The overall thought for these readings is that God
assures the Faithful of everlasting life, of salvation from death, of an exodus
from the conflicts of this life, all through the Resurrection and Eucharistic
presence of Jesus Christ. The Acts of
the Apostles begins by quoting Psalm 19:8-11. 1
Scriptural references to the Lectionary follow. Since the main purpose of these Notes is annotating the scriptural references in the index at www.western-civilization.com, references pertinent, but not fitting the flow imposed above, are included below. I do not assume that the reader is following the readings cited either in the Lectionary or in the Bible. Like the footnotes, the citations are for reference purposes for anyone interested. The large, bold letters facilitate locating exactly what the Lectionary presents for these Notes.
Acts , 22-33
Psalm 16:1-2, 5, 7-8, 9-10, 11 (11a)
Psalm 16 is already written up at E:\Microsoft
The Lectionary uses this Psalm at four Sunday liturgies.
Readings Page in Verses used Responsorial Antiphon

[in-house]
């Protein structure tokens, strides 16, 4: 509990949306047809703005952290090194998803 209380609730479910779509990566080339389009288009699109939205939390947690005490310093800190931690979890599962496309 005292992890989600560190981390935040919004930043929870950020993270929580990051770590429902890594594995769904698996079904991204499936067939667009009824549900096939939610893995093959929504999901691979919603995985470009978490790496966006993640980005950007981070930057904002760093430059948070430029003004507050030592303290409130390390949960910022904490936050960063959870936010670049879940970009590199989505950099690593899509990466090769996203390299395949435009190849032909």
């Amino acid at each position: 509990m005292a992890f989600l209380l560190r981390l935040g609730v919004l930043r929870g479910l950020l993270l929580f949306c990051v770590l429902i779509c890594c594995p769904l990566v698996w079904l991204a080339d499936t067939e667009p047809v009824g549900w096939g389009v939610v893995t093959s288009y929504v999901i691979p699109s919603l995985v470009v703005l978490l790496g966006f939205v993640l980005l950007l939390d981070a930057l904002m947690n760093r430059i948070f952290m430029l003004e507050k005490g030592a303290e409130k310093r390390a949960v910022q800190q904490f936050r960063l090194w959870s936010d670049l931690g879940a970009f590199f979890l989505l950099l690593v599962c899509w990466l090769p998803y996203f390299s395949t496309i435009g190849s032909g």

41B 323 5, 8, 9-10, 11 (1) Easter
46A 369-370 1-2, 5, 7-8, 9-10, 11 (11a) Easter 3 Today
99C 675 1-2, 5, 7-8, 9-10, 11 (5a) Ordinary 13
158B 966 5, 8, 1-10, 11 (1) Ordinary 33
Psalm 16:2, both here and in Reading 99C, is only 2a, according to the Vulgate.
Psalm offers a sign of unsettling and unsettled sloppy scholarship, again.
41B fullness of joys in your presence
46A abounding joy in your presence
99C fullness of joys in your presence
158B fullness of joys in your presence
For more on sources see the Appendix file.
 St. Thérèse of Lisieux, The Story of a Soul: A New Translation, Robert J. Edmonson, CJ, (translator) (Brewster, Massachusetts: Paraclete Press, 2006).
 Joseph Jensen, O.S.B., “Yahweh’s Plan in Isaiah and the Rest of the Old Testament," the Catholic Biblical Quarterly, Vol. 48, No. 3 (July 1986), 453.
Jocelyn McWhirter, review of Holly E.